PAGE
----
… While many transsexual, transgender, and gender-nonconforming individuals find comfort with their gender identity, role, and expression without surgery, for many others surgery is essential and medically necessary to alleviate their gender dysphoria. For the latter group, relief from gender dysphoria cannot be achieved without modification of their primary and/or secondary sex characteristics to establish greater congruence with their gender identity. … Follow-up studies have shown an undeniable beneficial effect of sex reassignment surgery on postoperative outcomes such as subjective well-being, cosmesis, and sexual function.

“A medically necessary intervention”. “Effective and medically necessary”. “An undeniable beneficial effect”. And now you know how this particular “mental illness” is treated.

By the way, that’s from version 7 of the Standards of Care. There were six editions that came before it, dating back to 1979. This is not experimental – it’s an everyday medical treatment. So I really don’t know what these people expect from me when they start yelling about how I’m “mentally ill”. I already saw a therapist about this. And then they referred me to a gynecologist. And pretty soon they’ll refer me to some surgeons.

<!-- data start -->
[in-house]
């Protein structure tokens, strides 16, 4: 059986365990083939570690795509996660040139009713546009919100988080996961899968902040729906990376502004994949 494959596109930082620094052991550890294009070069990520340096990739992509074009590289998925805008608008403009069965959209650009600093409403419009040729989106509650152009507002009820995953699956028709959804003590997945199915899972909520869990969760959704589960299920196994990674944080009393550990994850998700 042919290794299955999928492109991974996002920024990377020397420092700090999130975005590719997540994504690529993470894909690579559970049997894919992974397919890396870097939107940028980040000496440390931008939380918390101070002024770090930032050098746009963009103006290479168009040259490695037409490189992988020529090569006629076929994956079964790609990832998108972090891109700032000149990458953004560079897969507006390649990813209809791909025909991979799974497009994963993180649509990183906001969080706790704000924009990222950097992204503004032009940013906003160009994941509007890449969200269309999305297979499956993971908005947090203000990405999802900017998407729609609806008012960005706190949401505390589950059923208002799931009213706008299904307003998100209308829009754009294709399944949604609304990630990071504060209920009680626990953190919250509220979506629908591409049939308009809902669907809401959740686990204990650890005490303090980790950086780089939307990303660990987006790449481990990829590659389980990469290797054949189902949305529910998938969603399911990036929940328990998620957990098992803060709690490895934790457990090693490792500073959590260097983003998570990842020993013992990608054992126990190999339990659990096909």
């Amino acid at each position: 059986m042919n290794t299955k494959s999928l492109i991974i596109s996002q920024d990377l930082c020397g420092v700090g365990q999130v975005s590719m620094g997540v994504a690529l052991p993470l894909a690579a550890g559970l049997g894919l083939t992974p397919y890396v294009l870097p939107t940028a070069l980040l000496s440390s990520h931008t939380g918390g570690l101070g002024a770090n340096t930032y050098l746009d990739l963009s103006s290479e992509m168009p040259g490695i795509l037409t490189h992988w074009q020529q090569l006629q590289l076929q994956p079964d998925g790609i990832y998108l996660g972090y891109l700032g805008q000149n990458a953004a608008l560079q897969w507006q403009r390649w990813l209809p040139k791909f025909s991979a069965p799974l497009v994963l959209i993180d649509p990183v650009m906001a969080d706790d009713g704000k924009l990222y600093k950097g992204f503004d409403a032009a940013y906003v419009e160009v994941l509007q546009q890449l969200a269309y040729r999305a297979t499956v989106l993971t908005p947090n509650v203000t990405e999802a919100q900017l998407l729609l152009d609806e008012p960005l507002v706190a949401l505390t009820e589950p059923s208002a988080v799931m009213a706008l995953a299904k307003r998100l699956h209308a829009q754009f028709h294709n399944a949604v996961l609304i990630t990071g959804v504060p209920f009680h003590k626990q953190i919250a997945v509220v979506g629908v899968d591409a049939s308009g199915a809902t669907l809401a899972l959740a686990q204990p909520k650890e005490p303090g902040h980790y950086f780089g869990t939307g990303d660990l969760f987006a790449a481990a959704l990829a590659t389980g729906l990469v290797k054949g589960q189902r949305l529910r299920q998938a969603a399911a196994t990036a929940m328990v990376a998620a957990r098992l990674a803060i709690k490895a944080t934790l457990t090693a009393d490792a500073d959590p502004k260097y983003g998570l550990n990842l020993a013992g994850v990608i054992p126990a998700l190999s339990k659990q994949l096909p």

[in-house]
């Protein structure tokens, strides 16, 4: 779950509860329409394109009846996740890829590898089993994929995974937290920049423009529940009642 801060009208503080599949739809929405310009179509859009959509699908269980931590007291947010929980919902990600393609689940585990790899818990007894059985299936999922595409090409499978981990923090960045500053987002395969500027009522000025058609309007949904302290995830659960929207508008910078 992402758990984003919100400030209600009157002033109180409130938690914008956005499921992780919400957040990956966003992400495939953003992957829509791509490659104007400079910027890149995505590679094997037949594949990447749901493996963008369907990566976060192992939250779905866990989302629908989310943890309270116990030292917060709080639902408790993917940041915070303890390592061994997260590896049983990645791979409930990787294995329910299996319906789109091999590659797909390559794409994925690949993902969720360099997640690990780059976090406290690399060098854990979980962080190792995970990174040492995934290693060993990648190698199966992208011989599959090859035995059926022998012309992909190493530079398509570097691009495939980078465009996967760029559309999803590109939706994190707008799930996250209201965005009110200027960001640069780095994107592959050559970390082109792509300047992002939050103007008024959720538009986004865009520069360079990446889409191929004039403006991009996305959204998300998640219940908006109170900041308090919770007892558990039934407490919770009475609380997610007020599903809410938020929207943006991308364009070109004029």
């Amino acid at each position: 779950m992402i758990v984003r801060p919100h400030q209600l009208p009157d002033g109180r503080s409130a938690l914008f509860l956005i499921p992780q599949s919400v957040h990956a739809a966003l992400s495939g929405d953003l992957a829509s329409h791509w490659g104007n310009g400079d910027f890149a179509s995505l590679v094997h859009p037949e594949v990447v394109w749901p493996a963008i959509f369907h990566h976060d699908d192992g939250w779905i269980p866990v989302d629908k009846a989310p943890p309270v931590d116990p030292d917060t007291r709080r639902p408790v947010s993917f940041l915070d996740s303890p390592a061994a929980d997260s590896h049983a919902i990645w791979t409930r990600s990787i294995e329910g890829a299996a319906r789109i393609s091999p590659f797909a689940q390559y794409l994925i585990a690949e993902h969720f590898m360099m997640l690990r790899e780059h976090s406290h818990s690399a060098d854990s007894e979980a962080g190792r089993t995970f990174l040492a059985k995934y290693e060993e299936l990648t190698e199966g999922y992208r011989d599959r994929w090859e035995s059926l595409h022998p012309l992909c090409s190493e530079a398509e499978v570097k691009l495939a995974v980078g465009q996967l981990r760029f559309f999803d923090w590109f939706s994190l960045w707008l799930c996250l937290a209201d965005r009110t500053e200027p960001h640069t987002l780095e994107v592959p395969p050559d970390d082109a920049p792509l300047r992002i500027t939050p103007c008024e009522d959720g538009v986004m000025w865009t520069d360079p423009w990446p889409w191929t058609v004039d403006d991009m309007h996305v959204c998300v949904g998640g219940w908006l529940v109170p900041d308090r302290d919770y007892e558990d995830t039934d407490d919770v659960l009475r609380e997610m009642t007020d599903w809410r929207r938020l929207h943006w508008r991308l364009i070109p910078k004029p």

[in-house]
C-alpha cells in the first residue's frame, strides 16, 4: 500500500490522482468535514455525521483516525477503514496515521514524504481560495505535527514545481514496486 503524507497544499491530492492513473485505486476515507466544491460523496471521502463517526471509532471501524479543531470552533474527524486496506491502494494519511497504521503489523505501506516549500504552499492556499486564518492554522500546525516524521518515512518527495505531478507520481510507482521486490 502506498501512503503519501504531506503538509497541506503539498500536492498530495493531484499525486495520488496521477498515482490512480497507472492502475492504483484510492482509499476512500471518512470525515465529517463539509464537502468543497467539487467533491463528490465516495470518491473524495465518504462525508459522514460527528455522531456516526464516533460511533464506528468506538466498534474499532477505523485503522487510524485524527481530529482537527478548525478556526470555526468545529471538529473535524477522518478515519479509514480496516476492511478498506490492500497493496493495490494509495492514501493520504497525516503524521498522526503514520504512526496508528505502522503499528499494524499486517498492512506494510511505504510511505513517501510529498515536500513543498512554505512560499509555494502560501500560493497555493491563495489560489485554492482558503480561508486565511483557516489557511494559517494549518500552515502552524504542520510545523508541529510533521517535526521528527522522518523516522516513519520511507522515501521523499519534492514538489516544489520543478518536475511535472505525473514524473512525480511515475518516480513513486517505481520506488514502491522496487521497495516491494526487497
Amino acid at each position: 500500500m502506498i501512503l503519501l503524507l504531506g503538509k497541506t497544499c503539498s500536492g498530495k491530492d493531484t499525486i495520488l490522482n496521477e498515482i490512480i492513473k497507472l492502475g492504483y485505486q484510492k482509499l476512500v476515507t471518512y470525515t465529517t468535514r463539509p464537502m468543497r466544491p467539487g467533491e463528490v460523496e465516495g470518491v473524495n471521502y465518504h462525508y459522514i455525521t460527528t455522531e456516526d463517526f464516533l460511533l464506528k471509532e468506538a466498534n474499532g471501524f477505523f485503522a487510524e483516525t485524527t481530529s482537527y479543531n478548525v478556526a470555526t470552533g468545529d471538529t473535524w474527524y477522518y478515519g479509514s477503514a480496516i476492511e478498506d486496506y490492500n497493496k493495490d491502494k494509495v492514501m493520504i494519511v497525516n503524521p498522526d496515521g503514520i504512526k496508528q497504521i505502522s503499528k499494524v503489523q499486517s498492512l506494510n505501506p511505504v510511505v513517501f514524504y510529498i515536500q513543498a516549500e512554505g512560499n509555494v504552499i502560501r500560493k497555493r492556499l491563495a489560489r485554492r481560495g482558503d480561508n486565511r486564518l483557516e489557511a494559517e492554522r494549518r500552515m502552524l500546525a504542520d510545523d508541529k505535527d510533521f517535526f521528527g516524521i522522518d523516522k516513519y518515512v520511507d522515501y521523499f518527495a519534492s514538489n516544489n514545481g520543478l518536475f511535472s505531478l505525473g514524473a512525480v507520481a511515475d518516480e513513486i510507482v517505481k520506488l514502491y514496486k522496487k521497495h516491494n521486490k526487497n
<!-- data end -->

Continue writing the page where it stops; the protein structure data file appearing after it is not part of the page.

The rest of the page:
On the one hand, there’s the constellation of medical professionals who are working with me on this little upgrade, and the hundreds more who’ve worked to develop protocols for this over several decades. On the other hand, there’s FluffyFeralMarmot, esteemed YouTube commenter. Tell me again who I should be taking medical advice from?

Transphobes call us mentally ill because they think it’s an easy way to try and shame us for who we are. The problem is that they didn’t give a moment’s thought to what would come after that. They didn’t bother spending five minutes learning about how this is treated, because they were too busy calling us “delusional”. We don’t need medicine to certify who we already know we are, any more than cis people do – but if you’re going to bring science into this, you should make sure the science actually says what you think it does.

 

Anti-science atheists

Again and again, I see this pattern being repeated by atheists who think they’re equipped to debate trans issues. They assume that science and evidence support their position, when actually this most often supports the exact opposite of their position.